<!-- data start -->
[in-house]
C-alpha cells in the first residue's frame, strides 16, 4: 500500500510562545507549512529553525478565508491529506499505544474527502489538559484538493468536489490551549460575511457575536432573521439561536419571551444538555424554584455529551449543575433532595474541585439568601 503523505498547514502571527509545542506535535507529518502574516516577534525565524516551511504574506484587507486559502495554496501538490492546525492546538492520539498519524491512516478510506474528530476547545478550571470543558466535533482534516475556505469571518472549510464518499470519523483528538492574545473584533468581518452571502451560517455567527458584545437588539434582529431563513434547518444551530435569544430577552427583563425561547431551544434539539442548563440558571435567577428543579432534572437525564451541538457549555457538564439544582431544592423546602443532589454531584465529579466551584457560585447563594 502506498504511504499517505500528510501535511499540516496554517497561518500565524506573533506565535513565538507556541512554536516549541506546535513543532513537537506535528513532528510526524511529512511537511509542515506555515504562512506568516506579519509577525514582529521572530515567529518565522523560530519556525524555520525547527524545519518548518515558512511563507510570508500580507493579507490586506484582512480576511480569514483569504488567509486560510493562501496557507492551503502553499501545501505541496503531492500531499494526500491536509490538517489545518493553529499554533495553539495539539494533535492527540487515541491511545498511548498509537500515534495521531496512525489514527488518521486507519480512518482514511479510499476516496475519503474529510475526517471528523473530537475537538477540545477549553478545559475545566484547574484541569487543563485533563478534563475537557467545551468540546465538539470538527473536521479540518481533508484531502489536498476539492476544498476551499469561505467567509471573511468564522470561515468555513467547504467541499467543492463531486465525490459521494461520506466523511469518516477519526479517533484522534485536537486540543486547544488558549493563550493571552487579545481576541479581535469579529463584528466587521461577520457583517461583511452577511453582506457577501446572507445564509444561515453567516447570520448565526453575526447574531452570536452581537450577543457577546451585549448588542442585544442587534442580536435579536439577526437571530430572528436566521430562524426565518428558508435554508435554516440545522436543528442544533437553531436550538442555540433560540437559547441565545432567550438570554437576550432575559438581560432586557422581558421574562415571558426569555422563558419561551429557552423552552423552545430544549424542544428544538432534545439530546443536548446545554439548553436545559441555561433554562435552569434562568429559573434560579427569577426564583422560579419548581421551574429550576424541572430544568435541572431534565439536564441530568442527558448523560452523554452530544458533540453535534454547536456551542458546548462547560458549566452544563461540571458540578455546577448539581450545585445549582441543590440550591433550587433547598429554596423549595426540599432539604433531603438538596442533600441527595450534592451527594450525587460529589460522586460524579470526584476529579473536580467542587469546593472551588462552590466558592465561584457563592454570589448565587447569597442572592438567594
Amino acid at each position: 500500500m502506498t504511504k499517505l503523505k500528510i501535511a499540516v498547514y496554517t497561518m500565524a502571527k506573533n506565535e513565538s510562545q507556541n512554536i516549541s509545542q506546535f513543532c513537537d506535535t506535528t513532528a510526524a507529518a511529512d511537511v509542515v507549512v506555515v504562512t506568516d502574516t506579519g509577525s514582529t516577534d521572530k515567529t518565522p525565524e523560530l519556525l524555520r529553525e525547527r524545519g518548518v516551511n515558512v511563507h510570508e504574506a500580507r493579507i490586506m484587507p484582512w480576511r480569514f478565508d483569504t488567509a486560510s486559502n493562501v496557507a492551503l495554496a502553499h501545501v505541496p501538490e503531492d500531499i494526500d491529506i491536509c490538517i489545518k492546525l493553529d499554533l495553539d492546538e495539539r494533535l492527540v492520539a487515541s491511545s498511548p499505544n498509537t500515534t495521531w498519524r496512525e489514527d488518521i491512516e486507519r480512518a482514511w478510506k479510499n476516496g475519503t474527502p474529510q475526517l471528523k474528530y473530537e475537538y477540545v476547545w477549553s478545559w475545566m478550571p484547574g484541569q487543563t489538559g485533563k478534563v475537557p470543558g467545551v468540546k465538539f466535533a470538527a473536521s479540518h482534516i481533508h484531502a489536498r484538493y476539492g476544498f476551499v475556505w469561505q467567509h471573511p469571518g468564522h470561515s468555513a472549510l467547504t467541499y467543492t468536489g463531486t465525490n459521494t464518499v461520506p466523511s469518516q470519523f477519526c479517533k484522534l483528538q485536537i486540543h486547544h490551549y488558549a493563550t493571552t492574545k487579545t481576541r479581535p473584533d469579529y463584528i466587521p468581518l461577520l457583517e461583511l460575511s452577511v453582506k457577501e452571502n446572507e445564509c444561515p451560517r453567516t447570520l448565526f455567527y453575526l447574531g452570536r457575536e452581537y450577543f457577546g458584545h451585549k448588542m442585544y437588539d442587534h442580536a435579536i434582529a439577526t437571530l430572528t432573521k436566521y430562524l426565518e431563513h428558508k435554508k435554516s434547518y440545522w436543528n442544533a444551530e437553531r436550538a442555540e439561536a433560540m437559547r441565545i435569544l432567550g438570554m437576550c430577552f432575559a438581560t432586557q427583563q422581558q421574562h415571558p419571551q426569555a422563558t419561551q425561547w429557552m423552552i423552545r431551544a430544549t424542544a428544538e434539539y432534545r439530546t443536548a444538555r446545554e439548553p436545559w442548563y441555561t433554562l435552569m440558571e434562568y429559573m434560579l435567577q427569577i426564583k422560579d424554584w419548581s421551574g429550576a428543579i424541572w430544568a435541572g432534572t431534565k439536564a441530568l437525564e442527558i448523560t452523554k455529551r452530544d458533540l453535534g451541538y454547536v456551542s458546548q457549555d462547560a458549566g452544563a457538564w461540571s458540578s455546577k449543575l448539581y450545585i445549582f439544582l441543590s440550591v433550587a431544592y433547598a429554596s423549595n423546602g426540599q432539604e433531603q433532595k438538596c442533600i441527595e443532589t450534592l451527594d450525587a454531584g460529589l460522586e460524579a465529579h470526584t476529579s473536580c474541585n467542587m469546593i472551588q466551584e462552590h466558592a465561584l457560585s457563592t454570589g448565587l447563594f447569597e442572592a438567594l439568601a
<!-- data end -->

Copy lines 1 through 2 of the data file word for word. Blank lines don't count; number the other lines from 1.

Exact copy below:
[in-house]
C-alpha cells in the first residue's frame, strides 16, 4: 500500500510562545507549512529553525478565508491529506499505544474527502489538559484538493468536489490551549460575511457575536432573521439561536419571551444538555424554584455529551449543575433532595474541585439568601 503523505498547514502571527509545542506535535507529518502574516516577534525565524516551511504574506484587507486559502495554496501538490492546525492546538492520539498519524491512516478510506474528530476547545478550571470543558466535533482534516475556505469571518472549510464518499470519523483528538492574545473584533468581518452571502451560517455567527458584545437588539434582529431563513434547518444551530435569544430577552427583563425561547431551544434539539442548563440558571435567577428543579432534572437525564451541538457549555457538564439544582431544592423546602443532589454531584465529579466551584457560585447563594 502506498504511504499517505500528510501535511499540516496554517497561518500565524506573533506565535513565538507556541512554536516549541506546535513543532513537537506535528513532528510526524511529512511537511509542515506555515504562512506568516506579519509577525514582529521572530515567529518565522523560530519556525524555520525547527524545519518548518515558512511563507510570508500580507493579507490586506484582512480576511480569514483569504488567509486560510493562501496557507492551503502553499501545501505541496503531492500531499494526500491536509490538517489545518493553529499554533495553539495539539494533535492527540487515541491511545498511548498509537500515534495521531496512525489514527488518521486507519480512518482514511479510499476516496475519503474529510475526517471528523473530537475537538477540545477549553478545559475545566484547574484541569487543563485533563478534563475537557467545551468540546465538539470538527473536521479540518481533508484531502489536498476539492476544498476551499469561505467567509471573511468564522470561515468555513467547504467541499467543492463531486465525490459521494461520506466523511469518516477519526479517533484522534485536537486540543486547544488558549493563550493571552487579545481576541479581535469579529463584528466587521461577520457583517461583511452577511453582506457577501446572507445564509444561515453567516447570520448565526453575526447574531452570536452581537450577543457577546451585549448588542442585544442587534442580536435579536439577526437571530430572528436566521430562524426565518428558508435554508435554516440545522436543528442544533437553531436550538442555540433560540437559547441565545432567550438570554437576550432575559438581560432586557422581558421574562415571558426569555422563558419561551429557552423552552423552545430544549424542544428544538432534545439530546443536548446545554439548553436545559441555561433554562435552569434562568429559573434560579427569577426564583422560579419548581421551574429550576424541572430544568435541572431534565439536564441530568442527558448523560452523554452530544458533540453535534454547536456551542458546548462547560458549566452544563461540571458540578455546577448539581450545585445549582441543590440550591433550587433547598429554596423549595426540599432539604433531603438538596442533600441527595450534592451527594450525587460529589460522586460524579470526584476529579473536580467542587469546593472551588462552590466558592465561584457563592454570589448565587447569597442572592438567594